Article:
- Meeting abstract
- Open Access
P01-013 – Cochlear involvement in FMF
© Ayaz et al; licensee BioMed Central Ltd. 2013
- Published: 8 November 2013
- Otoacoustic Emission
- Hearing Level
- Autoinflamatory Disease
- Subclinical Inflammation
- Distortion Product
FMF is a monogenic autoinflammatory disease with recurring episodes of fever and serositis attacks. FMF is associated with mutations in pyrin. On the other hand mutations in a molecule in the same pathway, cryopyrin, is characterized by inflammatory features involving the inner ear as well. A study has suggested the involvement of cochlea in Behçet disease, which is a polygenic autoinflamatory disease.
To evaluate the cochlear function of children with the diagnosis of FMF prospectively.
Children included to the study were diagnosed as FMF according to previously suggested criteria. Forty-three children with FMF and 20 controls were enrolled to the study. Demographic data and MEFV mutation analysis were recorded. Patients with any middle and external ear pathology were excluded from the study. After otoscopic inspection, audiometric examinations were carried out including otoacustic emission testing by distortion products (DP) and signal noise ratio (SNR) testing with 1000, 1400, 2000, 2800 and 4000 Hz and audiometric evalution including pure tone average (PTA) measurements with high frequency levels that were 8000, 10000, 12500, 16000 Hz. The results of cochlear function evaluations of the patients and controls were analysed.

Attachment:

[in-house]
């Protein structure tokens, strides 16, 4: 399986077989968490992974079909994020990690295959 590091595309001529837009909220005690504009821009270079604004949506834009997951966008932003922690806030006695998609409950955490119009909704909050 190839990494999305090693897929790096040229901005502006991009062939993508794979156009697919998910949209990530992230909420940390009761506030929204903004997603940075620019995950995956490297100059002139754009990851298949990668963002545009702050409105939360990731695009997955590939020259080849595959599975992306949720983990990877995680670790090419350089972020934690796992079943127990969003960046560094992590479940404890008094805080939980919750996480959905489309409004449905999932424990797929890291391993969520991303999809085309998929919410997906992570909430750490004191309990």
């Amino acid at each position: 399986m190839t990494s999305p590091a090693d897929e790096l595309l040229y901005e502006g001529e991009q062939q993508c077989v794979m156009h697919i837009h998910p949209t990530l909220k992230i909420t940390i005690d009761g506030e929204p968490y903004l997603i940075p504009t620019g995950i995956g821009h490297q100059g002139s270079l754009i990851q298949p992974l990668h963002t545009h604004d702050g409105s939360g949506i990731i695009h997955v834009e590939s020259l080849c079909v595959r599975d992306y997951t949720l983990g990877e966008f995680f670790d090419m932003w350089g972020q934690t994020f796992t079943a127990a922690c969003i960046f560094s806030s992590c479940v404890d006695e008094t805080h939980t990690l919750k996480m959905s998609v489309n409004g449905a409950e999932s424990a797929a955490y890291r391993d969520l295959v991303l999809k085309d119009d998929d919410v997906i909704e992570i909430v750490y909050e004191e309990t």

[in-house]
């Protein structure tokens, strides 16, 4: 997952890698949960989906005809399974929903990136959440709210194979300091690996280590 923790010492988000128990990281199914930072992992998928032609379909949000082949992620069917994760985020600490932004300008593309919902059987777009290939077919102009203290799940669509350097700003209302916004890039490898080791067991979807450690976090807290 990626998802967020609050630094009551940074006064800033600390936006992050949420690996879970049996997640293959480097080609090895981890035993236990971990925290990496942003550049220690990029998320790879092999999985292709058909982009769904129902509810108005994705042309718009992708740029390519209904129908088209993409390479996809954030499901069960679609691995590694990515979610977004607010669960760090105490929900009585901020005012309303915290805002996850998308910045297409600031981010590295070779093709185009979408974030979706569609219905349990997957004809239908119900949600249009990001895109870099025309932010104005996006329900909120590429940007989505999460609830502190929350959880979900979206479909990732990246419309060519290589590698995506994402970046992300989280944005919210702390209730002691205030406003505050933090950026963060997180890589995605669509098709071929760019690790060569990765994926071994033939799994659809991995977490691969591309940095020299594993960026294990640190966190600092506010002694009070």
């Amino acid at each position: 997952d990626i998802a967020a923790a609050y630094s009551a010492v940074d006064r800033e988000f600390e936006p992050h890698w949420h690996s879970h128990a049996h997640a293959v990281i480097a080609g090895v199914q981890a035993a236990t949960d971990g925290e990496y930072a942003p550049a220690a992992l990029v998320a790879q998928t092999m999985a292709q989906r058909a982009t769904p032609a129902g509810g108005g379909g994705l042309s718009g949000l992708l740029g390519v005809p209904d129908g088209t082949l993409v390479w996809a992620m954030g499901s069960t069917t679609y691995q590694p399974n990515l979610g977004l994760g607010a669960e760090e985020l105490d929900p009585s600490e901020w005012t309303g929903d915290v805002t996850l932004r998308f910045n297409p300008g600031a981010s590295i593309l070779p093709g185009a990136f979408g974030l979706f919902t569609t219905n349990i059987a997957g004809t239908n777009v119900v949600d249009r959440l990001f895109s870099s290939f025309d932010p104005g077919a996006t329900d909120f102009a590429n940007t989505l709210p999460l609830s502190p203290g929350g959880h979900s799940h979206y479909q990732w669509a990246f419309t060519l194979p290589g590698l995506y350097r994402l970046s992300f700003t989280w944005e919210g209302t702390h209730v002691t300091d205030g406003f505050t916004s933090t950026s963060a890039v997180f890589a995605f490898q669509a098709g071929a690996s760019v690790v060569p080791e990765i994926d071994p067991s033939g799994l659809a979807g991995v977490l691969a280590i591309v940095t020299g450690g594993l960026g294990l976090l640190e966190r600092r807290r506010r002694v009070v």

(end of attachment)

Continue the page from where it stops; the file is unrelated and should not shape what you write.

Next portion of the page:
The patient group included 43 children (27 female and 16 male patient) with mean age 11.9 (range 26 months-18 years) and the control group was age and sex matched. PTA levels were normal in both FMF patients and the control group. However, hearing levels at the frequency of 10000 Hz was found to be significantly higher in the FMF group (p<0.05). In otoacoustic emission evalution, SNR of the FMF group was lower in frequency at 1000 Hz (p<0,05).
Even though hearing function was normal there were a number of abnormalities especially at higher frequencies like 10000 Hz. Our results need to be confirmed in larger groups. Further studies are needed to understand whether these subtle changes are significant and whether they are due to subclinical inflammation of FMF.
This article is published under license to BioMed Central Ltd. This is an Open Access article distributed under the terms of the Creative Commons Attribution License (http://creativecommons.org/licenses/by/2.0), which permits unrestricted use, distribution, and reproduction in any medium, provided the original work is properly cited.